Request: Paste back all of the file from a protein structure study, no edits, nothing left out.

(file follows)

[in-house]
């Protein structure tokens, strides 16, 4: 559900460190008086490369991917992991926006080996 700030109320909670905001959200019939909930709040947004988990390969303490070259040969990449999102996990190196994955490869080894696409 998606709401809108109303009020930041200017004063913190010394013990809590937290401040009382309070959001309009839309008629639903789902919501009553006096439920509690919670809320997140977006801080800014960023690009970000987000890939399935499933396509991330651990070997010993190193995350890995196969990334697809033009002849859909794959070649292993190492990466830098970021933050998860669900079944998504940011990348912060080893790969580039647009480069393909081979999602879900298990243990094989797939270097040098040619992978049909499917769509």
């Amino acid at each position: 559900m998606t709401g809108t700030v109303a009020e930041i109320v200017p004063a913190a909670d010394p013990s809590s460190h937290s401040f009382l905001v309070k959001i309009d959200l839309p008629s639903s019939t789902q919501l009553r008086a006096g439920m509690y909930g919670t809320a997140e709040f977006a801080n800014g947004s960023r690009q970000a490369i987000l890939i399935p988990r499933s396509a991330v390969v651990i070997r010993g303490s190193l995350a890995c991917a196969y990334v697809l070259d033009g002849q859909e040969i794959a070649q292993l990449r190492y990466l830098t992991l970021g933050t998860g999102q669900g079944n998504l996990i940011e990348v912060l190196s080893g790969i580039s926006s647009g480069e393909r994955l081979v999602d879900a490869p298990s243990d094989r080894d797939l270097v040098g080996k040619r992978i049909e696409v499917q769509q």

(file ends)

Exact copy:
[in-house]
């Protein structure tokens, strides 16, 4: 559900460190008086490369991917992991926006080996 700030109320909670905001959200019939909930709040947004988990390969303490070259040969990449999102996990190196994955490869080894696409 998606709401809108109303009020930041200017004063913190010394013990809590937290401040009382309070959001309009839309008629639903789902919501009553006096439920509690919670809320997140977006801080800014960023690009970000987000890939399935499933396509991330651990070997010993190193995350890995196969990334697809033009002849859909794959070649292993190492990466830098970021933050998860669900079944998504940011990348912060080893790969580039647009480069393909081979999602879900298990243990094989797939270097040098040619992978049909499917769509």
């Amino acid at each position: 559900m998606t709401g809108t700030v109303a009020e930041i109320v200017p004063a913190a909670d010394p013990s809590s460190h937290s401040f009382l905001v309070k959001i309009d959200l839309p008629s639903s019939t789902q919501l009553r008086a006096g439920m509690y909930g919670t809320a997140e709040f977006a801080n800014g947004s960023r690009q970000a490369i987000l890939i399935p988990r499933s396509a991330v390969v651990i070997r010993g303490s190193l995350a890995c991917a196969y990334v697809l070259d033009g002849q859909e040969i794959a070649q292993l990449r190492y990466l830098t992991l970021g933050t998860g999102q669900g079944n998504l996990i940011e990348v912060l190196s080893g790969i580039s926006s647009g480069e393909r994955l081979v999602d879900a490869p298990s243990d094989r080894d797939l270097v040098g080996k040619r992978i049909e696409v499917q769509q």